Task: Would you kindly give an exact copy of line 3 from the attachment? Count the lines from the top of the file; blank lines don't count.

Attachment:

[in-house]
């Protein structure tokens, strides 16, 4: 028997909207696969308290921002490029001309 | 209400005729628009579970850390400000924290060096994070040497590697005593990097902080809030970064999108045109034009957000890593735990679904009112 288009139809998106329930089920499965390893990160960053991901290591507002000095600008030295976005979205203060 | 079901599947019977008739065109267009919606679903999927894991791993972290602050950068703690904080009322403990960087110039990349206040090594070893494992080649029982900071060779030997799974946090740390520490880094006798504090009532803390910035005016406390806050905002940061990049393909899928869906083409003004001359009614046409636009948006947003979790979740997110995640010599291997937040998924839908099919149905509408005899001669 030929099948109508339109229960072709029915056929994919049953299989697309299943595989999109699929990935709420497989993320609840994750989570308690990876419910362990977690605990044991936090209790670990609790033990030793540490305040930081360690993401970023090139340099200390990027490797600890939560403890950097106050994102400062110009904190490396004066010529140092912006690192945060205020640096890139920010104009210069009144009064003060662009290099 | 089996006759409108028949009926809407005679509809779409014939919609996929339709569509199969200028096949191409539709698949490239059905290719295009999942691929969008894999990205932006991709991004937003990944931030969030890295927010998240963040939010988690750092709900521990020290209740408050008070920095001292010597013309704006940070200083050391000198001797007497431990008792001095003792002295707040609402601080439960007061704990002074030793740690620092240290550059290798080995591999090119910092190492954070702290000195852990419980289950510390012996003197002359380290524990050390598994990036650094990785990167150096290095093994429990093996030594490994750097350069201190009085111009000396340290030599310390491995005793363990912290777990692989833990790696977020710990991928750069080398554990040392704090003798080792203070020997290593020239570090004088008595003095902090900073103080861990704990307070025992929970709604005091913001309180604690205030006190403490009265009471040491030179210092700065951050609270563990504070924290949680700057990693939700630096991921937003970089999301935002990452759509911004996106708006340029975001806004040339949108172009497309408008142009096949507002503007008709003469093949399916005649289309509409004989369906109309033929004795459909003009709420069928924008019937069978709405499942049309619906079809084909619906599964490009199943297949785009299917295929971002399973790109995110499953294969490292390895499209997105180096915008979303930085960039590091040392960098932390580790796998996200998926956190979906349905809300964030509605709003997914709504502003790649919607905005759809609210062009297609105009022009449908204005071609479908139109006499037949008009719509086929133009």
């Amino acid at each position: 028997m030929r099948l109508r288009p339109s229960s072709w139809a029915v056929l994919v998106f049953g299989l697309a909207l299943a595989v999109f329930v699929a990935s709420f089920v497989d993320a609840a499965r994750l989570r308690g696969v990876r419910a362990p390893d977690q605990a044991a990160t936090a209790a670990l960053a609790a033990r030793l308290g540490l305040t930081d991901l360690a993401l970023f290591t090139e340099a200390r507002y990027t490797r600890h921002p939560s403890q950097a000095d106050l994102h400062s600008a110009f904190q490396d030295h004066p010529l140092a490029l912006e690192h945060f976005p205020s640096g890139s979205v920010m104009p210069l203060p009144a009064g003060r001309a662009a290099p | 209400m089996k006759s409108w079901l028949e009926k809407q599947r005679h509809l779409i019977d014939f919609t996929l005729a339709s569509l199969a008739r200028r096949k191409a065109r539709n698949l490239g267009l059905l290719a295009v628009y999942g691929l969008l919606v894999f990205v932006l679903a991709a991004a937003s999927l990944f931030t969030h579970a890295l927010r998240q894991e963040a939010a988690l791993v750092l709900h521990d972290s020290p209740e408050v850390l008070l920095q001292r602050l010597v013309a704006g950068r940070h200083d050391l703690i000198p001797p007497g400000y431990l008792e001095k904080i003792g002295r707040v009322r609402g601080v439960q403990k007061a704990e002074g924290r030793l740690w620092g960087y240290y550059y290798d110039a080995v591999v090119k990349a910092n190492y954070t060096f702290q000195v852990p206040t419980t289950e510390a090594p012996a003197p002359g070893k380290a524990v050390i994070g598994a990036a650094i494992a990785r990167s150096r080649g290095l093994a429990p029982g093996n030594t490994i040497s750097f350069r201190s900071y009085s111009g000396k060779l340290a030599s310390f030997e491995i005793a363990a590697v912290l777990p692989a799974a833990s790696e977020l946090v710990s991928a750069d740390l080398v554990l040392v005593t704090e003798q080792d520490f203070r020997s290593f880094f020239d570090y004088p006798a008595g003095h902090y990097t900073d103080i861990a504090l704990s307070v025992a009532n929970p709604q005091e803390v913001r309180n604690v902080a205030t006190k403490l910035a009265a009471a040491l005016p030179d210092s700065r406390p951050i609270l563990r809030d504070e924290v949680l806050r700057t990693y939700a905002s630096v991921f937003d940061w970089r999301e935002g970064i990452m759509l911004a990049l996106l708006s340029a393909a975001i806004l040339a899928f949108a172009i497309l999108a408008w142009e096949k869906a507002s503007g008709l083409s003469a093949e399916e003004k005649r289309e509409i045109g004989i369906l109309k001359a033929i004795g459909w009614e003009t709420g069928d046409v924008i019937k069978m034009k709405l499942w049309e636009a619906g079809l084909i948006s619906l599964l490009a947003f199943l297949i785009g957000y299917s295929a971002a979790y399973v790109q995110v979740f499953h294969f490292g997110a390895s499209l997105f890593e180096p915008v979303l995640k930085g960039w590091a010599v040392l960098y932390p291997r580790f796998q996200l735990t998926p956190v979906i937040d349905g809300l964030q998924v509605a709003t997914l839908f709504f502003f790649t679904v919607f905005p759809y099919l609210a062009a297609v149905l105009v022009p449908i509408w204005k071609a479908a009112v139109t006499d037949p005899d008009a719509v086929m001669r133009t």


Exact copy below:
């Amino acid at each position: 028997m030929r099948l109508r288009p339109s229960s072709w139809a029915v056929l994919v998106f049953g299989l697309a909207l299943a595989v999109f329930v699929a990935s709420f089920v497989d993320a609840a499965r994750l989570r308690g696969v990876r419910a362990p390893d977690q605990a044991a990160t936090a209790a670990l960053a609790a033990r030793l308290g540490l305040t930081d991901l360690a993401l970023f290591t090139e340099a200390r507002y990027t490797r600890h921002p939560s403890q950097a000095d106050l994102h400062s600008a110009f904190q490396d030295h004066p010529l140092a490029l912006e690192h945060f976005p205020s640096g890139s979205v920010m104009p210069l203060p009144a009064g003060r001309a662009a290099p | 209400m089996k006759s409108w079901l028949e009926k809407q599947r005679h509809l779409i019977d014939f919609t996929l005729a339709s569509l199969a008739r200028r096949k191409a065109r539709n698949l490239g267009l059905l290719a295009v628009y999942g691929l969008l919606v894999f990205v932006l679903a991709a991004a937003s999927l990944f931030t969030h579970a890295l927010r998240q894991e963040a939010a988690l791993v750092l709900h521990d972290s020290p209740e408050v850390l008070l920095q001292r602050l010597v013309a704006g950068r940070h200083d050391l703690i000198p001797p007497g400000y431990l008792e001095k904080i003792g002295r707040v009322r609402g601080v439960q403990k007061a704990e002074g924290r030793l740690w620092g960087y240290y550059y290798d110039a080995v591999v090119k990349a910092n190492y954070t060096f702290q000195v852990p206040t419980t289950e510390a090594p012996a003197p002359g070893k380290a524990v050390i994070g598994a990036a650094i494992a990785r990167s150096r080649g290095l093994a429990p029982g093996n030594t490994i040497s750097f350069r201190s900071y009085s111009g000396k060779l340290a030599s310390f030997e491995i005793a363990a590697v912290l777990p692989a799974a833990s790696e977020l946090v710990s991928a750069d740390l080398v554990l040392v005593t704090e003798q080792d520490f203070r020997s290593f880094f020239d570090y004088p006798a008595g003095h902090y990097t900073d103080i861990a504090l704990s307070v025992a009532n929970p709604q005091e803390v913001r309180n604690v902080a205030t006190k403490l910035a009265a009471a040491l005016p030179d210092s700065r406390p951050i609270l563990r809030d504070e924290v949680l806050r700057t990693y939700a905002s630096v991921f937003d940061w970089r999301e935002g970064i990452m759509l911004a990049l996106l708006s340029a393909a975001i806004l040339a899928f949108a172009i497309l999108a408008w142009e096949k869906a507002s503007g008709l083409s003469a093949e399916e003004k005649r289309e509409i045109g004989i369906l109309k001359a033929i004795g459909w009614e003009t709420g069928d046409v924008i019937k069978m034009k709405l499942w049309e636009a619906g079809l084909i948006s619906l599964l490009a947003f199943l297949i785009g957000y299917s295929a971002a979790y399973v790109q995110v979740f499953h294969f490292g997110a390895s499209l997105f890593e180096p915008v979303l995640k930085g960039w590091a010599v040392l960098y932390p291997r580790f796998q996200l735990t998926p956190v979906i937040d349905g809300l964030q998924v509605a709003t997914l839908f709504f502003f790649t679904v919607f905005p759809y099919l609210a062009a297609v149905l105009v022009p449908i509408w204005k071609a479908a009112v139109t006499d037949p005899d008009a719509v086929m001669r133009t």